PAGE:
The Ocean's Skin | A talk by Philip Hoare
Friday, January 18, 2019
Philip Hoare, a frequent visitor to Cape Cod, is obsessed with the sea. He swims in it every day - winter and summer. In this talk, drawing on his new book, RISINGTIDEFALLINGSTAR, he looks at the way we humans relate to the sea's natural history - its whales, its birds, its tides, its myths. From Thoreau to Melville, from Virginia Woolf to Oscar Wilde, from Percy Shelley to Sylvia Plath, he takes up human stories to see how they intertwine with watery mysteries and other species: the singing humpback, the shape-shifting selkie, the gothic cormorant. He swims with sperm whales and walks remote beaches in the footsteps of philosophers. And in their collective past and present - both human and animal, both threatened and celebrated - we see the future, incarnate in all those stories contained beneath what Melville called 'the ocean's skin'.
Philip Hoare's book The Whale won the 2009 BBC Samuel Johnson Prize for non-fiction. It was followed in 2013 by The Sea Inside. His new book, RISINGTIDEFALLINGSTAR is published by the University of Chicago Press and has been acclaimed as 'a masterpiece' by The Observer. The Wall Street Journalnoted: 'There is a romance in his art, but it is never sentimental. On the contrary, he is reforging a primitive bond, paying attention to the natural world with compassion and curiosity. This is a truly mesmerizing read, its writer so very human but clearly wishing to be a part of nature rather than society'.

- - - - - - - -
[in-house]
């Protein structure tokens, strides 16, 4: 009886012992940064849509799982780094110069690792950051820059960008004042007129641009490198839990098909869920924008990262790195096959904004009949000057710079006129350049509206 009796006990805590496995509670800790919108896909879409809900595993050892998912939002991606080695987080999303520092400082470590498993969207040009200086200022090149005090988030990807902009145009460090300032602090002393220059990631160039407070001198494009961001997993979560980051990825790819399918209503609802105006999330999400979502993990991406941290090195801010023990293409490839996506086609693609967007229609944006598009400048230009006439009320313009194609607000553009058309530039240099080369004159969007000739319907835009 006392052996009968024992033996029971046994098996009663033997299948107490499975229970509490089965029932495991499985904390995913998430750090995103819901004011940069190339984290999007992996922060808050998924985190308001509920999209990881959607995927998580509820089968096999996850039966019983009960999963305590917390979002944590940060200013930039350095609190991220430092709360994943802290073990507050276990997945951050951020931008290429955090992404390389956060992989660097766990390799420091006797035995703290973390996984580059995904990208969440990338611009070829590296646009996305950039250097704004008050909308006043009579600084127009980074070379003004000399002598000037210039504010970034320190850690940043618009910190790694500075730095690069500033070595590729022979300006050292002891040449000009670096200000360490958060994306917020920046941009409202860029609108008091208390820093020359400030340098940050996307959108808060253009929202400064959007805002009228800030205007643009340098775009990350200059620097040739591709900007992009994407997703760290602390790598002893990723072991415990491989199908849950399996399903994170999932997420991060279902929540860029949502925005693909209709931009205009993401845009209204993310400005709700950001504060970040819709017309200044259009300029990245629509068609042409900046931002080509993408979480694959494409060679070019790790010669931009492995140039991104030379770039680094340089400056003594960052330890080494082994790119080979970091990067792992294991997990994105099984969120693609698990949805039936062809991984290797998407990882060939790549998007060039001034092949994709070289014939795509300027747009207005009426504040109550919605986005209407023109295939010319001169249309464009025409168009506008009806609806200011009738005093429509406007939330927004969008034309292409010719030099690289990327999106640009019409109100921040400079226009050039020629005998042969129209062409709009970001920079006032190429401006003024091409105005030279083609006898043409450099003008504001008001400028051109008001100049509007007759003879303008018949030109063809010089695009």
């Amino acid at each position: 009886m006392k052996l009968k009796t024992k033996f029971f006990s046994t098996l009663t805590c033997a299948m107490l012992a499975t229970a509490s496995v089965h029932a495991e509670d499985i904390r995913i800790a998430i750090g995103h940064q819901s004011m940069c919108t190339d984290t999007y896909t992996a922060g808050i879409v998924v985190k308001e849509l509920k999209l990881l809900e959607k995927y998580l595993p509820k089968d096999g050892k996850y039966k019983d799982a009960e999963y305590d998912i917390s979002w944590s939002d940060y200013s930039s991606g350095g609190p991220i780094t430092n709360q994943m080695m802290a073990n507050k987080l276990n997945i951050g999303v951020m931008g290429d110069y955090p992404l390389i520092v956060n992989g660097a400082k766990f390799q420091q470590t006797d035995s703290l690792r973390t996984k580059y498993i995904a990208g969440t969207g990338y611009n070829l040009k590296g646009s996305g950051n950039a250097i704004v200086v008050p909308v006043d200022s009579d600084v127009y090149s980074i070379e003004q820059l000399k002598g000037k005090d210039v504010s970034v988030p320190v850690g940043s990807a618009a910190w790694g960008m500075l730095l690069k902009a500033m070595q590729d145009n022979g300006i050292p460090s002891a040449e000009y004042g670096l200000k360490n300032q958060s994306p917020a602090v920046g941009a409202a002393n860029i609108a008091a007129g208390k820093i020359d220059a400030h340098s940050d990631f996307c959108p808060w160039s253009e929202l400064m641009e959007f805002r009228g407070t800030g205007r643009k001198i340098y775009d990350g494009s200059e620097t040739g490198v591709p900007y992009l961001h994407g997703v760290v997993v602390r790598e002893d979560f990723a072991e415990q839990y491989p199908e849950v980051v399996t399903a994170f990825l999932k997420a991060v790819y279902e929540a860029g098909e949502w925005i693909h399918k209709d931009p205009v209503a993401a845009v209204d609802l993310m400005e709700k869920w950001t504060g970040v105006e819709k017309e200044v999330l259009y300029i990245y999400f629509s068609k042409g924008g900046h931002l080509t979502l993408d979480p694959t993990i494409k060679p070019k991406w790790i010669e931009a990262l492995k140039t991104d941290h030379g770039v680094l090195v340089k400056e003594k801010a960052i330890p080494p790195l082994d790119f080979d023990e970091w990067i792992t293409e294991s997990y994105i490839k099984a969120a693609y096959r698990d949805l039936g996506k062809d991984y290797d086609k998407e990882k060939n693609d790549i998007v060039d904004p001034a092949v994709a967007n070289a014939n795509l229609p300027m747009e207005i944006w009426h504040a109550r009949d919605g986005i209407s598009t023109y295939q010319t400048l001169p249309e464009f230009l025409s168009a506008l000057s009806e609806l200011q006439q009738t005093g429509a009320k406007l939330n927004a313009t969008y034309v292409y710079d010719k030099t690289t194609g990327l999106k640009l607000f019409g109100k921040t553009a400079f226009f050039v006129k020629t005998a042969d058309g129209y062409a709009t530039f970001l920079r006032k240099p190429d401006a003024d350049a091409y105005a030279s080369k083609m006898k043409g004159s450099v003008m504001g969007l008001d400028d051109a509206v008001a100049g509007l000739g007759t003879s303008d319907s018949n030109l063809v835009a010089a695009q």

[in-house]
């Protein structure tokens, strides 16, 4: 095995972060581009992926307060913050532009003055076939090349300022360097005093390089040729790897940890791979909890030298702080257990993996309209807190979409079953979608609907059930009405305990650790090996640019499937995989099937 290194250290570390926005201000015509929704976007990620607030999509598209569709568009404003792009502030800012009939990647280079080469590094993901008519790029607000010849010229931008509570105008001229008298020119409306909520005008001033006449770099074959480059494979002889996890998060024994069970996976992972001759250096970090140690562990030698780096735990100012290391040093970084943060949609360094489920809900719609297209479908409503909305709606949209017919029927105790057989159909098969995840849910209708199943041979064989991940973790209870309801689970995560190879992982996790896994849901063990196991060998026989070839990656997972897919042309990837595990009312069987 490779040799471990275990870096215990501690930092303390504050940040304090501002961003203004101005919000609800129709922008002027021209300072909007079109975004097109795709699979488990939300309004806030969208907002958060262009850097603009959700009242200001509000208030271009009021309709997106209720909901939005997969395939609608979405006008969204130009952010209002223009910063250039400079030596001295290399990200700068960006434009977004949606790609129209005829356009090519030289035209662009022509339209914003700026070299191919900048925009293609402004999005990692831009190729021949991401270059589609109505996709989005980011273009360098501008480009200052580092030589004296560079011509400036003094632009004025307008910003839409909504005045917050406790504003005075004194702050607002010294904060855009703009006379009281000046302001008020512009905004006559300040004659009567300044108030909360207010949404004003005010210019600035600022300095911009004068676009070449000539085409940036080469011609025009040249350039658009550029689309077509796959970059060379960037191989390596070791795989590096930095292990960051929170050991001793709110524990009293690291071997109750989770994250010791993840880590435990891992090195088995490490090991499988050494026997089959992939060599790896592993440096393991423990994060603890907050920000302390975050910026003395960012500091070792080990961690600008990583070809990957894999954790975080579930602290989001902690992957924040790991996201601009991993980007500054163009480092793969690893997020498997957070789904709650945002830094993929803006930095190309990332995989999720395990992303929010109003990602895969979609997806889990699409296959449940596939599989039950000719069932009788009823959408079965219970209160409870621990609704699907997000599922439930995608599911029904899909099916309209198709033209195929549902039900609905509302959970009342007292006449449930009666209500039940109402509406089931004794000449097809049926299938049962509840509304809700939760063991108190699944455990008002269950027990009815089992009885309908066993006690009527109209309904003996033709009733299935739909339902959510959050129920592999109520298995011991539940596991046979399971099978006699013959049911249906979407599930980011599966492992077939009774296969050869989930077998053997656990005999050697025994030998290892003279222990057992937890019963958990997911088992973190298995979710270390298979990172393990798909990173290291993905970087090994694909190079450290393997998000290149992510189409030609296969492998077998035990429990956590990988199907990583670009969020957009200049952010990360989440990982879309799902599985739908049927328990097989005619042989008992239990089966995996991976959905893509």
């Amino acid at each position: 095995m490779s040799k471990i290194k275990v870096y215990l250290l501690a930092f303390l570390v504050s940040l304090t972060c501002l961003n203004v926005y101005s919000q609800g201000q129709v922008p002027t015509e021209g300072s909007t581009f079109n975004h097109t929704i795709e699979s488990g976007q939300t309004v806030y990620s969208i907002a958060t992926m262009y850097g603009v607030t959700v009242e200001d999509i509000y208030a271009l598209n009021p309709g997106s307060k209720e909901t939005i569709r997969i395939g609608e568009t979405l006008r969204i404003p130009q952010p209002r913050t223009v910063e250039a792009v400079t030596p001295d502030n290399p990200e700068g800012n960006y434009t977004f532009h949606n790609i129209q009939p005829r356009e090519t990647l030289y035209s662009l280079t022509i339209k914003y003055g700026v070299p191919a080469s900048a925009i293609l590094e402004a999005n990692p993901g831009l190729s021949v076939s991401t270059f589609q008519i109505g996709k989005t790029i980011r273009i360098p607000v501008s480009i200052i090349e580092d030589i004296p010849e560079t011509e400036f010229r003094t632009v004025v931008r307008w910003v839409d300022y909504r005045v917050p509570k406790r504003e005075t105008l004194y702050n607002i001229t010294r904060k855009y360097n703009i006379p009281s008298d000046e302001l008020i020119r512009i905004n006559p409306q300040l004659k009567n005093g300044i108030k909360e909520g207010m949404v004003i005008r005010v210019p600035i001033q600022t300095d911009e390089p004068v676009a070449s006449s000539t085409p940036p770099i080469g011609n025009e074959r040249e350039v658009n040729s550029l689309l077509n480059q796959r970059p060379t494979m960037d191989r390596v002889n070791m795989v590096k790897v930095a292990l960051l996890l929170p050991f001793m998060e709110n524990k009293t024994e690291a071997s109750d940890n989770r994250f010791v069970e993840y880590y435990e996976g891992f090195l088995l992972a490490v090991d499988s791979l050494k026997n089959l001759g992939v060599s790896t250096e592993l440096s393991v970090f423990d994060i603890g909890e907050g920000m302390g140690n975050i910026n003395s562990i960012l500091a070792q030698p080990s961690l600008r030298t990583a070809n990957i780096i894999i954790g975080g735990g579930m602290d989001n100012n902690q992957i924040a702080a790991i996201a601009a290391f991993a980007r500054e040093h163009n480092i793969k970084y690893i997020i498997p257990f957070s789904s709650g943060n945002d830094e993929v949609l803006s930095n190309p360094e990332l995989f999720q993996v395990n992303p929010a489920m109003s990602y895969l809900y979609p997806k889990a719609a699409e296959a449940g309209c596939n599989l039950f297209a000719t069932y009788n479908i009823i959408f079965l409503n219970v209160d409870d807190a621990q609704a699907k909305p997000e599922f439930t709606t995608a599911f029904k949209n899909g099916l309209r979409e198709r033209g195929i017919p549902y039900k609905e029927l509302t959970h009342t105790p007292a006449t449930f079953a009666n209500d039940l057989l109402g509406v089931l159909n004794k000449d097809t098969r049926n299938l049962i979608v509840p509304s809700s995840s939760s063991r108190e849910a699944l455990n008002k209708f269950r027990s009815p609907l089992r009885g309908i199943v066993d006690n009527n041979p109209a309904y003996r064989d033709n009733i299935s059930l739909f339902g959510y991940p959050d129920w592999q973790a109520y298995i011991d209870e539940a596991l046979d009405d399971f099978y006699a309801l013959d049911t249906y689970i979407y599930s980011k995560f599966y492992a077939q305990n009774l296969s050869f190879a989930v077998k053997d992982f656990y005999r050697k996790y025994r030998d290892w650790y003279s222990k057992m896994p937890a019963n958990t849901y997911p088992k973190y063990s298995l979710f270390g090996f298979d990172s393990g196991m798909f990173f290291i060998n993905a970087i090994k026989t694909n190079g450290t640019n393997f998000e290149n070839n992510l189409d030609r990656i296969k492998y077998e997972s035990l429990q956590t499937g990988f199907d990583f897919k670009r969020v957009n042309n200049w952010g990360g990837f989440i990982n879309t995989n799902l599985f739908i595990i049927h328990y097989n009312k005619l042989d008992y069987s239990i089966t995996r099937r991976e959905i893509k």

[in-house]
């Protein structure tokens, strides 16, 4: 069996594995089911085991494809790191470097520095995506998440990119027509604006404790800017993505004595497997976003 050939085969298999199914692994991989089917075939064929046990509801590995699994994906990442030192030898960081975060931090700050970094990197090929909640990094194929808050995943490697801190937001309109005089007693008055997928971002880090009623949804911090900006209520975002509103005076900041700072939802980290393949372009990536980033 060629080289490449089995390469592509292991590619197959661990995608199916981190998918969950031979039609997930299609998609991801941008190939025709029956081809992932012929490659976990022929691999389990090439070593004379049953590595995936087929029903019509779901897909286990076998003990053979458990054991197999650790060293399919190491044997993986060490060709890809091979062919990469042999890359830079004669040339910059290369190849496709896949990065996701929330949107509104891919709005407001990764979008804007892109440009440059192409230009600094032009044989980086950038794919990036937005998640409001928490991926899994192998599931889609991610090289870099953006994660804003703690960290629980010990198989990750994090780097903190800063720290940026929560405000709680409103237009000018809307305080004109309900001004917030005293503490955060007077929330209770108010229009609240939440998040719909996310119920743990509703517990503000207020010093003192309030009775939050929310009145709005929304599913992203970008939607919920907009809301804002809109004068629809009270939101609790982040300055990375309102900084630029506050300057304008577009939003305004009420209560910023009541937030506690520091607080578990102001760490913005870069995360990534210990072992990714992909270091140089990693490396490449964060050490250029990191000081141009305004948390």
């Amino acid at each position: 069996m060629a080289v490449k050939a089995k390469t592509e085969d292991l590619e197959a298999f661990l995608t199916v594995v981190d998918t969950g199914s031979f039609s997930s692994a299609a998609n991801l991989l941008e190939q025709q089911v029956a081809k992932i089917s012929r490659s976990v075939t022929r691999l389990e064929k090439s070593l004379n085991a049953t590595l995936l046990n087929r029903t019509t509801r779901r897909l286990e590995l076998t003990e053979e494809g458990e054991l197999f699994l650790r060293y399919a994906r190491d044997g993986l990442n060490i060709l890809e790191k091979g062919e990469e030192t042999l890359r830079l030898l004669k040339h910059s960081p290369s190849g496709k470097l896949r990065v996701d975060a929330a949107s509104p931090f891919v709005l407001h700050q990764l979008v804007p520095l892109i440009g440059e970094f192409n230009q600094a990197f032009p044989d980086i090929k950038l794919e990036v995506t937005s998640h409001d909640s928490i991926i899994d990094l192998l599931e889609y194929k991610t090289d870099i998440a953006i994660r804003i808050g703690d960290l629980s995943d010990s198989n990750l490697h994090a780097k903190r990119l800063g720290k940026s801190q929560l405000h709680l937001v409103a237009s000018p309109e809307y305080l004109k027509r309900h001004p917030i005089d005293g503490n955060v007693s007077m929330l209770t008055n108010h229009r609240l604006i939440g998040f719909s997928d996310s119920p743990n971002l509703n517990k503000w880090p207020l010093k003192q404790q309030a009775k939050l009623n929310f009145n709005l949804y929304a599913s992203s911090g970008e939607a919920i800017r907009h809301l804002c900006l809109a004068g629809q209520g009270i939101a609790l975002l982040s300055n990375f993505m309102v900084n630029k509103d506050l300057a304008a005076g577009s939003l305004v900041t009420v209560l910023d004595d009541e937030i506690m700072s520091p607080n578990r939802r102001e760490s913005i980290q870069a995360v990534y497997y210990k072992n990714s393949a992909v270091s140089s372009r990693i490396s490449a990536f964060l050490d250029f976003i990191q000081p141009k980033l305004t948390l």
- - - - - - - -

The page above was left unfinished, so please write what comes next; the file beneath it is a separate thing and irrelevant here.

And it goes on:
An experienced broadcaster, curator and filmmaker, Philip presented the BBC film The Hunt for Moby-Dick, filmed in New Bedford, Nantucket and the Azores. He is a regular contributor to The Guardian. He is Professor of Creative Writing at the University of Southampton, UK, and curator of the Moby-Dick Big Read, www.mobydickbigread.com, a free online audio version of Melville's book read by Tilda Swinton, John Waters, Mary Oliver, Nathaniel Philbrick, Sir David Attenborough, Benedict Cumberbatch, Stephen Fry, Simon Callow and many others. It has received 5 million hits to date.